Montgomerie a lost soul on the lonely road
By his own standards when under stress, Colin Montgomerie was chatty last night after crashing out of the Open here. He said two sentences. At least that's all he said to a not particularly expectant media who had gathered to meet him off the 18th green.
He missed the cut with a two-round tally of four-over par after a hellish spell on the back nine resulted in him compiling a three-over 75. His exit, after his runners-up spot at the US Open, was the biggest shock on a day when a clutch of big-name Ryder Cup players from Britain and Ireland failed to make the weekend.
Darren Clarke hit an agonising 82, a score with roots in a bunker that the Ulsterman could not escape on the second hole. He finished seven over, and will now take indefinite leave of the game to be with his wife, Heather, who is struggling in her fight with breast cancer. Padraig Harrington is also on the way home, after finishing five over, and so is David Howell, who finished six over.
"I can't hole a putt," said Montgomerie. "Every round I play, I should be four or five shots lower." And with that, he took his cap and hurled it into the recorder's hut.
Earlier this week, John Daly, Monty's playing partner these past two days, said that he believed it was the Scot's "destiny" to win a major. What with all the harrowing near misses, not least at Winged Foot last month, perhaps the fates will still one day conspire to make that happen. But not here. Not this year.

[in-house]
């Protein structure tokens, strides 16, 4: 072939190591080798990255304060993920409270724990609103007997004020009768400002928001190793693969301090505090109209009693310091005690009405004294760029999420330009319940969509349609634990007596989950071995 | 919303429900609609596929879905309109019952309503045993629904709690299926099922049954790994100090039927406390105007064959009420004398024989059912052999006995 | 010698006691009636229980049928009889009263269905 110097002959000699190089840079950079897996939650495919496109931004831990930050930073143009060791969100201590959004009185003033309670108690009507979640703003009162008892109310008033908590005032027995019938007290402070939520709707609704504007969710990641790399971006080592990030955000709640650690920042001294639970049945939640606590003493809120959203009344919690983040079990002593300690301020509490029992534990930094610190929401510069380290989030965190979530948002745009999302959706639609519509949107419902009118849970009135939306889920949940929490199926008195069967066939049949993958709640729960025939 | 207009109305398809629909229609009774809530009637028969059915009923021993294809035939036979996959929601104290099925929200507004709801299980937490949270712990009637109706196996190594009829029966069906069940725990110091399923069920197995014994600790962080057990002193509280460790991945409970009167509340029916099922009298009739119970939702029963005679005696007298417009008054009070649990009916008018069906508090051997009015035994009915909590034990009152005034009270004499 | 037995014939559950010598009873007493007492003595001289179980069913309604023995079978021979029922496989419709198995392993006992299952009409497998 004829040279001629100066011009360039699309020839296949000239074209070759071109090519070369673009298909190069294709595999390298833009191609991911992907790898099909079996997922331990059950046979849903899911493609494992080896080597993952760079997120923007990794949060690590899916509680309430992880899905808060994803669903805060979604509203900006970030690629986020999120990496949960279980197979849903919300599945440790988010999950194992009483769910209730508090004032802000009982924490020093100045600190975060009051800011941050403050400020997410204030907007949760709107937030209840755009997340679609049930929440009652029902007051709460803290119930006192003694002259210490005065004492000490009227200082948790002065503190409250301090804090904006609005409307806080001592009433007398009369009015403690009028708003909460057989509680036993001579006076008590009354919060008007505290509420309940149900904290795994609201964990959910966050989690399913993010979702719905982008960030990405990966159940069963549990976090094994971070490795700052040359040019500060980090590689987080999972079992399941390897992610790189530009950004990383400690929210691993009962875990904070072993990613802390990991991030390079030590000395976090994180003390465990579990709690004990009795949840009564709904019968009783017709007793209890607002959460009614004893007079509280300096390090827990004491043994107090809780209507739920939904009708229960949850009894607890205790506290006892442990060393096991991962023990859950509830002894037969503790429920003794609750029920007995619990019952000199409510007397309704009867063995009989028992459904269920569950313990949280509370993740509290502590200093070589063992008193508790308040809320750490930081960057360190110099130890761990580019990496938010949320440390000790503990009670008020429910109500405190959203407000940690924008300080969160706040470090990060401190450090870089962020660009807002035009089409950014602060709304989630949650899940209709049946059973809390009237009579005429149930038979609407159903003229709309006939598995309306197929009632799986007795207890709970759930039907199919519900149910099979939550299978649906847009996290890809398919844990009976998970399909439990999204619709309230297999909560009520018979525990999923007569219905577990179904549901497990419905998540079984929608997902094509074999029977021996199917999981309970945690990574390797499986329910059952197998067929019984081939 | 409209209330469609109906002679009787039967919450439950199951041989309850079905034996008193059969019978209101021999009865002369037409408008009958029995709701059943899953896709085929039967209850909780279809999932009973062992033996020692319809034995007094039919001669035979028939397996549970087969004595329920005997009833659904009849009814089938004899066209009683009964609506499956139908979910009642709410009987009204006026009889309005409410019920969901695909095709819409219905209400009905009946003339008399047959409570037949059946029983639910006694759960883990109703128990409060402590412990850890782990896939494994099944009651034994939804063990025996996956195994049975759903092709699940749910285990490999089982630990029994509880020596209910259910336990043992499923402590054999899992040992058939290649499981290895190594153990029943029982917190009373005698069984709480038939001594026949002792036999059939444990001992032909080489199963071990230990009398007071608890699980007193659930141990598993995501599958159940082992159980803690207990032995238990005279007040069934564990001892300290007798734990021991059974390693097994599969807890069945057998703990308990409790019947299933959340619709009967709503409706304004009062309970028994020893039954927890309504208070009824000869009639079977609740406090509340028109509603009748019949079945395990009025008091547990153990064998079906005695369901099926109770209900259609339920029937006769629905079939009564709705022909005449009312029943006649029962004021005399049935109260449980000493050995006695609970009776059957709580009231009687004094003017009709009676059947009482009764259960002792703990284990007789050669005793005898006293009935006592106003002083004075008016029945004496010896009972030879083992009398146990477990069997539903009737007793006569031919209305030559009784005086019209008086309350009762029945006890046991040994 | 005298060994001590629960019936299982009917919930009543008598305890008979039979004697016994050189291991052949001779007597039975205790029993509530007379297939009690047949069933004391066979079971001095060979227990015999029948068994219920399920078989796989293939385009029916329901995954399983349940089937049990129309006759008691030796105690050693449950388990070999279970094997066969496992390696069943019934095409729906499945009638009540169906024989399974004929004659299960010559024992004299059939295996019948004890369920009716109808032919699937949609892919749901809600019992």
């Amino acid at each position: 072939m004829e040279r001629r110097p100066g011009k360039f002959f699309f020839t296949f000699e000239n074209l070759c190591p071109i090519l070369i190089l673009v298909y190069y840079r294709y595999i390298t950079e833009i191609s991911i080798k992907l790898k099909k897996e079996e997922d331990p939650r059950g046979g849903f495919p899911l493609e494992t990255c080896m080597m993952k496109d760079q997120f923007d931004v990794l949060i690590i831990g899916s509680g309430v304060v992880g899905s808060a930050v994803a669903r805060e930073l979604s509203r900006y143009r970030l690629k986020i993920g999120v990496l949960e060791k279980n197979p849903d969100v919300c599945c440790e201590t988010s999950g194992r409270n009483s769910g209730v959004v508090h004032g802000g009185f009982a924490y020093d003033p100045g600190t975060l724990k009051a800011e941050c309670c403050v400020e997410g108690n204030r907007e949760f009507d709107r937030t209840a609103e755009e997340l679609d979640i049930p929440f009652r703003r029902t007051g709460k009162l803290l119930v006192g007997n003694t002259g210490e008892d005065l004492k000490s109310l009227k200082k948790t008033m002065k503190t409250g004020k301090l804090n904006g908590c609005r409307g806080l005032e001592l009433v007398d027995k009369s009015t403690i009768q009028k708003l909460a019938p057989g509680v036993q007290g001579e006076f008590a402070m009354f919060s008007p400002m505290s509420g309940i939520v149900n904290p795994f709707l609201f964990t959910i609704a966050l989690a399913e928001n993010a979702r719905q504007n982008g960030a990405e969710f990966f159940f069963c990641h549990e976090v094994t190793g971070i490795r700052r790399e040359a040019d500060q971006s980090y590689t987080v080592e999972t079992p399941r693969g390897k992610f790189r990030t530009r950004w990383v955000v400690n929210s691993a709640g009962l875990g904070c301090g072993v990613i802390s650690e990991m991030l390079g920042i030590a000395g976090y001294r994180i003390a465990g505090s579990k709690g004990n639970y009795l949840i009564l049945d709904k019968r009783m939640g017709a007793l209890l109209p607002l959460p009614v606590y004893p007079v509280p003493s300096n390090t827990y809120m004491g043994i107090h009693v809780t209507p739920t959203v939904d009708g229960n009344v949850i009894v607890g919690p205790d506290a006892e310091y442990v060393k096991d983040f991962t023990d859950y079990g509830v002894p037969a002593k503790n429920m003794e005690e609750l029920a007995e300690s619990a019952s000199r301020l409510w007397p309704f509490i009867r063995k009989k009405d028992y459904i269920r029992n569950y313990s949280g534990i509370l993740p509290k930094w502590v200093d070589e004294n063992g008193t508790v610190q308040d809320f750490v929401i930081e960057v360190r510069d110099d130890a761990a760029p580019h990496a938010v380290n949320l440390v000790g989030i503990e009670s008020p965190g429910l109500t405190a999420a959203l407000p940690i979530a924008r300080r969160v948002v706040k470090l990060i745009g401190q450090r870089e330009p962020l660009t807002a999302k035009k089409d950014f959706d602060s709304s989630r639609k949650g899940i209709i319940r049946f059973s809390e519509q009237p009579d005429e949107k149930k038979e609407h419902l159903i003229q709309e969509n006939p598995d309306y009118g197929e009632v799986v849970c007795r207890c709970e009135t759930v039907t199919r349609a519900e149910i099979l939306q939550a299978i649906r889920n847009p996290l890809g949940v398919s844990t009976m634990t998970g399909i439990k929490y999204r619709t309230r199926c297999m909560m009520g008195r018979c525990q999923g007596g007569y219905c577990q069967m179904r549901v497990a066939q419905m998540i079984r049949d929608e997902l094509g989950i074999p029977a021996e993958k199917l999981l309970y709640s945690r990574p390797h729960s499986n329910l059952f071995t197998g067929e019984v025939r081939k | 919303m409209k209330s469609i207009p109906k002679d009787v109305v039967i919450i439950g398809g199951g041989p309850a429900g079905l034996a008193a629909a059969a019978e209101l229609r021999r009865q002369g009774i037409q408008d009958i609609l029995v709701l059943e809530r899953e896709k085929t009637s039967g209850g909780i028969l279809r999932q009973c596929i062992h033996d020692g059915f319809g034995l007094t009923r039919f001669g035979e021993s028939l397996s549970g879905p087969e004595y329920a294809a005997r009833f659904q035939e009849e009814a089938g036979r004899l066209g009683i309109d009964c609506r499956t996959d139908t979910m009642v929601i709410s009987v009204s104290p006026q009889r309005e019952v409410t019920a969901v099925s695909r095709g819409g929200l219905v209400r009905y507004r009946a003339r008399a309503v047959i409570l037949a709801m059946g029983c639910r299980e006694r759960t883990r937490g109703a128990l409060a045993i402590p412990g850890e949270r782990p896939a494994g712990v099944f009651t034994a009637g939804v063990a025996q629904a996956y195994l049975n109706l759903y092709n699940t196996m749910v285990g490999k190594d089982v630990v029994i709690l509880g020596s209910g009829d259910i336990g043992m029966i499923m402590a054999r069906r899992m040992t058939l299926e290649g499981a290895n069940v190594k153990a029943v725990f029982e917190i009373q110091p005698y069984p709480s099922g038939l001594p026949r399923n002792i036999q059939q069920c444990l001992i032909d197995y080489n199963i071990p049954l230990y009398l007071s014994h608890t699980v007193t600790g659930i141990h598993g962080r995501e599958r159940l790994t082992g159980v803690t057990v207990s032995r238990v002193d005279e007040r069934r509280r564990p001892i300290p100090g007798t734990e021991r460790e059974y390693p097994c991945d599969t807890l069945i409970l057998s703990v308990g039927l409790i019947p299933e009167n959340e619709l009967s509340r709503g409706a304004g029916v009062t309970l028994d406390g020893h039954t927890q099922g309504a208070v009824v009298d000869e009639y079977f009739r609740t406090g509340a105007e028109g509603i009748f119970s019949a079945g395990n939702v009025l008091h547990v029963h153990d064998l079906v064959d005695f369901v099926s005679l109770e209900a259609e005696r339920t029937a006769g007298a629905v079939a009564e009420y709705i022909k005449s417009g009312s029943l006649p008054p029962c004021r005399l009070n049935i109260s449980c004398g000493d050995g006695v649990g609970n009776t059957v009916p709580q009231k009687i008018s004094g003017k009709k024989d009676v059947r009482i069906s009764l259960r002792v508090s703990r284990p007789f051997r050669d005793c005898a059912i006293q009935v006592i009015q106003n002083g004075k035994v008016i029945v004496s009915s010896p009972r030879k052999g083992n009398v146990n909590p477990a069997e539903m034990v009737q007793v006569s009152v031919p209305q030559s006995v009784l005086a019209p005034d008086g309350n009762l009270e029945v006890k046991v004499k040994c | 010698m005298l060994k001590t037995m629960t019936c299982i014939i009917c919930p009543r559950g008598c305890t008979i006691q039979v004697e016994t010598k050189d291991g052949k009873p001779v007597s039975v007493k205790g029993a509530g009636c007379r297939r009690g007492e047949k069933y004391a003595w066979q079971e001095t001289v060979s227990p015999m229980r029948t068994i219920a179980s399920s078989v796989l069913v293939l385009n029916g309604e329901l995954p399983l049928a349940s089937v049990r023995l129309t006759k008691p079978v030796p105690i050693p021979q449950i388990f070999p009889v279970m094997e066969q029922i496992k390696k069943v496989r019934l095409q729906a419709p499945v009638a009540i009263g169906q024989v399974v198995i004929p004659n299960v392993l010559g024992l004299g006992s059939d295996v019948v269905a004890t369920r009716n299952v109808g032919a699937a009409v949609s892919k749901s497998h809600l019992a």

It would be instructive to send Montgomerie and Daly out on the town together, maybe to a smoky room where they could chew the fat - though maybe not about Daly's howling triple-bogey on the 18th yesterday. That left him one-over overall when the cut was just two strokes lower.
Maybe Daly could persuade Monty to put his feelings in song, as he does. Daly's "lost soul on a lonely road" might apply, although obviously not with the opening line "I lost my mom three years ago, dad pulled a gun on me."
Perhaps Monty could just stick to the facts of yesterday. "I lost my plot on the unlucky 13th, bogey, bogey, double-bogey, bogey, aahhhhhhhhh."
That, in essence, is how he went out - by dropping five shots in four holes, starting with one on the 13th where a wayward tee shot landed in the rough. Things fell to pieces from there, with little going right, especially on the greens.
One Englishman who had a great day was Robert Rock. The 29-year-old world No 503 was far from steady early on, bogeying three of the first four holes. But then Rock rocked, with an eagle and three birdies, to strike a blow for minnows as the mighty fell around him. Rock's two 69s so far, for six-under overall, still leave him six shots off Tiger Woods' pace, but you have to be in it to win it. He is, where so many others have departed.
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